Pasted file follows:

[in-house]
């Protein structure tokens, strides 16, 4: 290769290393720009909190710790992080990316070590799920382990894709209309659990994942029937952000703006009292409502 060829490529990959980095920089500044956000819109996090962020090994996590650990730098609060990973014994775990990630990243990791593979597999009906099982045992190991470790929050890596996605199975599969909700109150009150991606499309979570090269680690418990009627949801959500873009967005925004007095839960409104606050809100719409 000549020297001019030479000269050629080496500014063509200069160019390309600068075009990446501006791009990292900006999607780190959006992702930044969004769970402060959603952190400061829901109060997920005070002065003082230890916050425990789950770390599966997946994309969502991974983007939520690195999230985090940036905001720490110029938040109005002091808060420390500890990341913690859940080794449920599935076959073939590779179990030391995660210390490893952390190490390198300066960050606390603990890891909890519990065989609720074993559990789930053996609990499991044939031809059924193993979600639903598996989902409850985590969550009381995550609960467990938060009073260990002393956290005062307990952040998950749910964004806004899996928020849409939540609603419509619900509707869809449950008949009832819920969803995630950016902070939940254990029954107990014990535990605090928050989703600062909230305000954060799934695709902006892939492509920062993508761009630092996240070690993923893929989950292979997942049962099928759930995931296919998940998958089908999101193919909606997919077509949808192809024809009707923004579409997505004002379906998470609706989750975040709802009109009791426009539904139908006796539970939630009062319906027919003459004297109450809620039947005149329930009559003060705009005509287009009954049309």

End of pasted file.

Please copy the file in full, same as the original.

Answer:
[in-house]
């Protein structure tokens, strides 16, 4: 290769290393720009909190710790992080990316070590799920382990894709209309659990994942029937952000703006009292409502 060829490529990959980095920089500044956000819109996090962020090994996590650990730098609060990973014994775990990630990243990791593979597999009906099982045992190991470790929050890596996605199975599969909700109150009150991606499309979570090269680690418990009627949801959500873009967005925004007095839960409104606050809100719409 000549020297001019030479000269050629080496500014063509200069160019390309600068075009990446501006791009990292900006999607780190959006992702930044969004769970402060959603952190400061829901109060997920005070002065003082230890916050425990789950770390599966997946994309969502991974983007939520690195999230985090940036905001720490110029938040109005002091808060420390500890990341913690859940080794449920599935076959073939590779179990030391995660210390490893952390190490390198300066960050606390603990890891909890519990065989609720074993559990789930053996609990499991044939031809059924193993979600639903598996989902409850985590969550009381995550609960467990938060009073260990002393956290005062307990952040998950749910964004806004899996928020849409939540609603419509619900509707869809449950008949009832819920969803995630950016902070939940254990029954107990014990535990605090928050989703600062909230305000954060799934695709902006892939492509920062993508761009630092996240070690993923893929989950292979997942049962099928759930995931296919998940998958089908999101193919909606997919077509949808192809024809009707923004579409997505004002379906998470609706989750975040709802009109009791426009539904139908006796539970939630009062319906027919003459004297109450809620039947005149329930009559003060705009005509287009009954049309």